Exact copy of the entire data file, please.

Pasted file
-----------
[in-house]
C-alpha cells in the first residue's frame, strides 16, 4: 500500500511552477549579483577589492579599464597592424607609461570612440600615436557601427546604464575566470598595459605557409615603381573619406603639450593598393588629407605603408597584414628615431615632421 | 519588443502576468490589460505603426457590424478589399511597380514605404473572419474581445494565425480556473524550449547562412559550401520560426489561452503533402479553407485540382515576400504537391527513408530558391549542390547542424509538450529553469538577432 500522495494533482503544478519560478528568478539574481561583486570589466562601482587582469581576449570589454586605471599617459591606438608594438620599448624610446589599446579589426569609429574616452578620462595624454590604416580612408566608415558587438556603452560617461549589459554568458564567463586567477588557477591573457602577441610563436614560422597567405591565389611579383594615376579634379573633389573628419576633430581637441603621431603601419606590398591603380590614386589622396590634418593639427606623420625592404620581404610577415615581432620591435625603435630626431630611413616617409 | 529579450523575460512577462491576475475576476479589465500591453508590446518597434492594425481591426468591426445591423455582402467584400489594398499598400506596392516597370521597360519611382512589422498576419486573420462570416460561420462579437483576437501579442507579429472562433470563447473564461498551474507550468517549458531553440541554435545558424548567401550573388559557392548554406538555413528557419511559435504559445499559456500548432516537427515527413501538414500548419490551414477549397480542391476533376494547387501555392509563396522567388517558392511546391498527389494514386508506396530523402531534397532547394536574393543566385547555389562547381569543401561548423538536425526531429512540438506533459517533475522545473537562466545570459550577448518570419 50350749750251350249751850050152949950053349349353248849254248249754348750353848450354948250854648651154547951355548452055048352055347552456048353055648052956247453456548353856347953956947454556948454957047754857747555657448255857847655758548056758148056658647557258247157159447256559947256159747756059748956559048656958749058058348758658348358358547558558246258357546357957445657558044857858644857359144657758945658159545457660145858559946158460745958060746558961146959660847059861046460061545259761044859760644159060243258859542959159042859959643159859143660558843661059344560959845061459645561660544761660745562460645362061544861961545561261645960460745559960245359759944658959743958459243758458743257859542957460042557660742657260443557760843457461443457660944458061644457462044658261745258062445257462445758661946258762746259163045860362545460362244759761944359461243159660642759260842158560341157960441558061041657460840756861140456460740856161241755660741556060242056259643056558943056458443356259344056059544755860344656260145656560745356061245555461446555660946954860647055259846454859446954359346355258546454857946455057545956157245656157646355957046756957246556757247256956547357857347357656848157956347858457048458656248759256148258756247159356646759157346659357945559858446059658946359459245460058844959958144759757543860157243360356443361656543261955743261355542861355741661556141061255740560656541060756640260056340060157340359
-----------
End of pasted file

[in-house]
C-alpha cells in the first residue's frame, strides 16, 4: 500500500511552477549579483577589492579599464597592424607609461570612440600615436557601427546604464575566470598595459605557409615603381573619406603639450593598393588629407605603408597584414628615431615632421 | 519588443502576468490589460505603426457590424478589399511597380514605404473572419474581445494565425480556473524550449547562412559550401520560426489561452503533402479553407485540382515576400504537391527513408530558391549542390547542424509538450529553469538577432 500522495494533482503544478519560478528568478539574481561583486570589466562601482587582469581576449570589454586605471599617459591606438608594438620599448624610446589599446579589426569609429574616452578620462595624454590604416580612408566608415558587438556603452560617461549589459554568458564567463586567477588557477591573457602577441610563436614560422597567405591565389611579383594615376579634379573633389573628419576633430581637441603621431603601419606590398591603380590614386589622396590634418593639427606623420625592404620581404610577415615581432620591435625603435630626431630611413616617409 | 529579450523575460512577462491576475475576476479589465500591453508590446518597434492594425481591426468591426445591423455582402467584400489594398499598400506596392516597370521597360519611382512589422498576419486573420462570416460561420462579437483576437501579442507579429472562433470563447473564461498551474507550468517549458531553440541554435545558424548567401550573388559557392548554406538555413528557419511559435504559445499559456500548432516537427515527413501538414500548419490551414477549397480542391476533376494547387501555392509563396522567388517558392511546391498527389494514386508506396530523402531534397532547394536574393543566385547555389562547381569543401561548423538536425526531429512540438506533459517533475522545473537562466545570459550577448518570419 50350749750251350249751850050152949950053349349353248849254248249754348750353848450354948250854648651154547951355548452055048352055347552456048353055648052956247453456548353856347953956947454556948454957047754857747555657448255857847655758548056758148056658647557258247157159447256559947256159747756059748956559048656958749058058348758658348358358547558558246258357546357957445657558044857858644857359144657758945658159545457660145858559946158460745958060746558961146959660847059861046460061545259761044859760644159060243258859542959159042859959643159859143660558843661059344560959845061459645561660544761660745562460645362061544861961545561261645960460745559960245359759944658959743958459243758458743257859542957460042557660742657260443557760843457461443457660944458061644457462044658261745258062445257462445758661946258762746259163045860362545460362244759761944359461243159660642759260842158560341157960441558061041657460840756861140456460740856161241755660741556060242056259643056558943056458443356259344056059544755860344656260145656560745356061245555461446555660946954860647055259846454859446954359346355258546454857946455057545956157245656157646355957046756957246556757247256956547357857347357656848157956347858457048458656248759256148258756247159356646759157346659357945559858446059658946359459245460058844959958144759757543860157243360356443361656543261955743261355542861355741661556141061255740560656541060756640260056340060157340359